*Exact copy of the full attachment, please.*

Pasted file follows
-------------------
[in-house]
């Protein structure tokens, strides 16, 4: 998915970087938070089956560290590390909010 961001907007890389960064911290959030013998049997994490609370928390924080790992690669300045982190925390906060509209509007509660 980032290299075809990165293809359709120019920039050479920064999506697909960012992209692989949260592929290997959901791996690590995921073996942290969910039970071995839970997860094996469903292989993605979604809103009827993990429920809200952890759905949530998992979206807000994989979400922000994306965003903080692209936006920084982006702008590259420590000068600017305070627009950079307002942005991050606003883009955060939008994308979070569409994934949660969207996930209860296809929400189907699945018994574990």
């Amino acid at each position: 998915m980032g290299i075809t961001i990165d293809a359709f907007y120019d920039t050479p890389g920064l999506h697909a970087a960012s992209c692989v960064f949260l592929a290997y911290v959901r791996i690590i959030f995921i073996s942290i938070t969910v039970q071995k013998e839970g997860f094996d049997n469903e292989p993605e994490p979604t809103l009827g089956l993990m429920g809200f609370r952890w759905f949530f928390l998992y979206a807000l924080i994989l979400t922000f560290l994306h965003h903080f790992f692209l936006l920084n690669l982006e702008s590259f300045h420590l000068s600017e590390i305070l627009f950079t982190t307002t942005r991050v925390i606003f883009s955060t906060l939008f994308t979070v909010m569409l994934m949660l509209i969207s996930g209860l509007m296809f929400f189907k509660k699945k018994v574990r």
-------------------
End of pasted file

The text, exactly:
[in-house]
């Protein structure tokens, strides 16, 4: 998915970087938070089956560290590390909010 961001907007890389960064911290959030013998049997994490609370928390924080790992690669300045982190925390906060509209509007509660 980032290299075809990165293809359709120019920039050479920064999506697909960012992209692989949260592929290997959901791996690590995921073996942290969910039970071995839970997860094996469903292989993605979604809103009827993990429920809200952890759905949530998992979206807000994989979400922000994306965003903080692209936006920084982006702008590259420590000068600017305070627009950079307002942005991050606003883009955060939008994308979070569409994934949660969207996930209860296809929400189907699945018994574990």
């Amino acid at each position: 998915m980032g290299i075809t961001i990165d293809a359709f907007y120019d920039t050479p890389g920064l999506h697909a970087a960012s992209c692989v960064f949260l592929a290997y911290v959901r791996i690590i959030f995921i073996s942290i938070t969910v039970q071995k013998e839970g997860f094996d049997n469903e292989p993605e994490p979604t809103l009827g089956l993990m429920g809200f609370r952890w759905f949530f928390l998992y979206a807000l924080i994989l979400t922000f560290l994306h965003h903080f790992f692209l936006l920084n690669l982006e702008s590259f300045h420590l000068s600017e590390i305070l627009f950079t982190t307002t942005r991050v925390i606003f883009s955060t906060l939008f994308t979070v909010m569409l994934m949660l509209i969207s996930g209860l509007m296809f929400f189907k509660k699945k018994v574990r």